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Researcher Beverly Woolf Awarded NSF Grant to Commercialize Math Tutoring Software

Screen shot from researcher Beverly Woolf's math tutoring software, MathSpring

AMHERST, Mass. - University of Massachusetts Amherst computer scientist Beverly Woolf, an international leader in intelligent tutoring systems and expert in science and mathematics learning, recently received a one-year, $199,944 grant from the National Science Foundation to commercialize the intelligent tutor known as MathSpring for e-learning in mathematics.

In 2013, Woolf was named a Presidential Innovation Fellow by President Barack Obama in recognition of her leadership in designing software tutors that respond to a student's mood and personal learning pace, for example, to dramatically improve lesson effectiveness. Her work combines artificial intelligence, computer network technology and multimedia features in digital tutoring software for teaching mathematics according to an individual student's needs.

Woolf, along with assistant professor Ivon Aroyo at Worcester Polytechnic Institute and staff at UMass Amherst, created intelligent and emotionally perceptive teaching software for students in grades 5 through 10 that features friendly animated characters who interact one-on-one with users like a personal trainer. The tutor uses artificial intelligence techniques to evaluate student skills and knowledge in real time, then adjusts its responses to offer personalized strategies that address knowledge gaps and provide advice for tackling difficult problems. The characters also speak to students about the importance of perseverance and effort.

Woolf, who calls herself a change agent in education technology, says, "No online tutor today responds by analyzing both student knowledge and behavior. Our MathSpring project addresses the high failure rate of K-12 students to learn mathematics. It applies theoretical understanding of the individual student's knowledge and mood, which helps to guide each tutor response. These interactions are designed to move students away from boredom or disengagement, and will have the capability to select from as many as 700 problems in the system."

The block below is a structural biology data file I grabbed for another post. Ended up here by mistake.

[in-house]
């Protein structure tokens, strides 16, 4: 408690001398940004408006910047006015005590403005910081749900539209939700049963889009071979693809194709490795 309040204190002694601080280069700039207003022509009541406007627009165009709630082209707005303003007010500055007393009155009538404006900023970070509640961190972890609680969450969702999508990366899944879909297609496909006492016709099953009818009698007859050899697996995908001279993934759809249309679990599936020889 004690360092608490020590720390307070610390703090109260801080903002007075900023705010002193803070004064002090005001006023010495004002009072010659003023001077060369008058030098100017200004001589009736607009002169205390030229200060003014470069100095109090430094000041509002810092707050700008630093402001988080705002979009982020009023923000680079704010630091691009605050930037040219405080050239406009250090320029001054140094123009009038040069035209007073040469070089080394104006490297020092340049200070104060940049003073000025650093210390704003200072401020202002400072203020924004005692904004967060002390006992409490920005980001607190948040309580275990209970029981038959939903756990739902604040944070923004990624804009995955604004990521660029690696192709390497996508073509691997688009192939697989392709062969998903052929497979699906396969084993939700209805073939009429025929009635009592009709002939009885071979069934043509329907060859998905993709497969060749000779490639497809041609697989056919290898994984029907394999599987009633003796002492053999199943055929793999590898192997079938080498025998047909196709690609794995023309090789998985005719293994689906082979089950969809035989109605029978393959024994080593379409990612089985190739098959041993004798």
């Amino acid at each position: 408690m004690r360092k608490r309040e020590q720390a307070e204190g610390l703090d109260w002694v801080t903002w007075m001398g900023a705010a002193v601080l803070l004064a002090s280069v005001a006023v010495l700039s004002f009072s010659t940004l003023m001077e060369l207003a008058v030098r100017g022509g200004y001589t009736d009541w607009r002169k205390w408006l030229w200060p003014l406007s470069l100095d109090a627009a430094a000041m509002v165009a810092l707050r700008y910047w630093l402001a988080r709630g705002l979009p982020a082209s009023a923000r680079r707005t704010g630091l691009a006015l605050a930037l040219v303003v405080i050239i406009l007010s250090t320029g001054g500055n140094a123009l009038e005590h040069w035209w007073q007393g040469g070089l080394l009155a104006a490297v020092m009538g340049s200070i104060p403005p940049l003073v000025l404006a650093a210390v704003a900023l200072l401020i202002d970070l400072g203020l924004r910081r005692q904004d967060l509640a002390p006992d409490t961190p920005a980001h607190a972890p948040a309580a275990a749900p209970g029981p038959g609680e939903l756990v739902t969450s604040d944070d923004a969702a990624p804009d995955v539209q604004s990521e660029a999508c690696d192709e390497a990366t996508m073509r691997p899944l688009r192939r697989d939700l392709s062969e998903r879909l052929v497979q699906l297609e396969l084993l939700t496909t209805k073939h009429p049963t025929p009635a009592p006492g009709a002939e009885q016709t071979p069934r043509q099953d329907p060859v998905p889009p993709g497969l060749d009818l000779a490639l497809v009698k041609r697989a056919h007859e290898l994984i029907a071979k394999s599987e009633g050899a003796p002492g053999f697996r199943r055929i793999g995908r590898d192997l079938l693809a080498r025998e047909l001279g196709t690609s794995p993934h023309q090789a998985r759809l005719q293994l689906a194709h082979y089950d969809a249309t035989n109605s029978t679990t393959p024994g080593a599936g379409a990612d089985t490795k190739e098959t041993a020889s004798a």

An earlier version of Woolf's software improved student performance on standardized test scores by an average 10 percent, a critical difference for low-achieving and other students who often struggle with math. It has been used worldwide to improve students' early relationship with mathematics, keeping later career options open.

Woolf and colleagues say the potential economic impact of translating the MathSpring technology to the marketplace will make a positive contribution to the growth rate of e-learning within the next five years and to U.S. competitiveness in this field.

"Since the annual U.S. education expenditure for K-12 is approximately $625 billion, a large potential exists for making both a commercial and social impact in this space," they note. The researchers plan is to design the tutoring software for both Android and Apple's iOS platforms and hope to identify groups of schools as long-term partners.

UMass Amherst graduate students and programmers involved in MathSpring will benefit from taking part in innovation and technology translation experiences, Woolf points out.

The MathSpring project will partner with CarneyLabs, a performance acceleration company, to guide commercial aspects of the translation from research to commercial reality and Virginia Advanced Studies Strategies, a non-profit company that works with the Virginia Department of Education, to provide a test environment, Woolf says.

Contact: Janet Lathrop, 413-545-0444

(Source: UMass Amherst Office of News & Media Relations